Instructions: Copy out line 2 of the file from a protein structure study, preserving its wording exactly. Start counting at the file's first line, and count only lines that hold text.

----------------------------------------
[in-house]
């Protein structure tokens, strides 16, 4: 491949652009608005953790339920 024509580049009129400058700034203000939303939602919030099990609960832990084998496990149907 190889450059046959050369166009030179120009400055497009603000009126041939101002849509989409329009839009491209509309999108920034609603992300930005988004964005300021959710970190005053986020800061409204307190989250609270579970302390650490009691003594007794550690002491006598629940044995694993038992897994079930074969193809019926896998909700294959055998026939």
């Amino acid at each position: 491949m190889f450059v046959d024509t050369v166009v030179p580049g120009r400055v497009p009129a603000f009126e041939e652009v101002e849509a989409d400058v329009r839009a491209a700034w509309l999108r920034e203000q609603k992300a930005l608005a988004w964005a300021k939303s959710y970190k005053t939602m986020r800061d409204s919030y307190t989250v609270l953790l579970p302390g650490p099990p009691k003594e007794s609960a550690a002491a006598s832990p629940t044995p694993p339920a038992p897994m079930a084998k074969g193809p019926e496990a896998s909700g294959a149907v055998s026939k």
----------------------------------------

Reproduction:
């Protein structure tokens, strides 16, 4: 491949652009608005953790339920 024509580049009129400058700034203000939303939602919030099990609960832990084998496990149907 190889450059046959050369166009030179120009400055497009603000009126041939101002849509989409329009839009491209509309999108920034609603992300930005988004964005300021959710970190005053986020800061409204307190989250609270579970302390650490009691003594007794550690002491006598629940044995694993038992897994079930074969193809019926896998909700294959055998026939």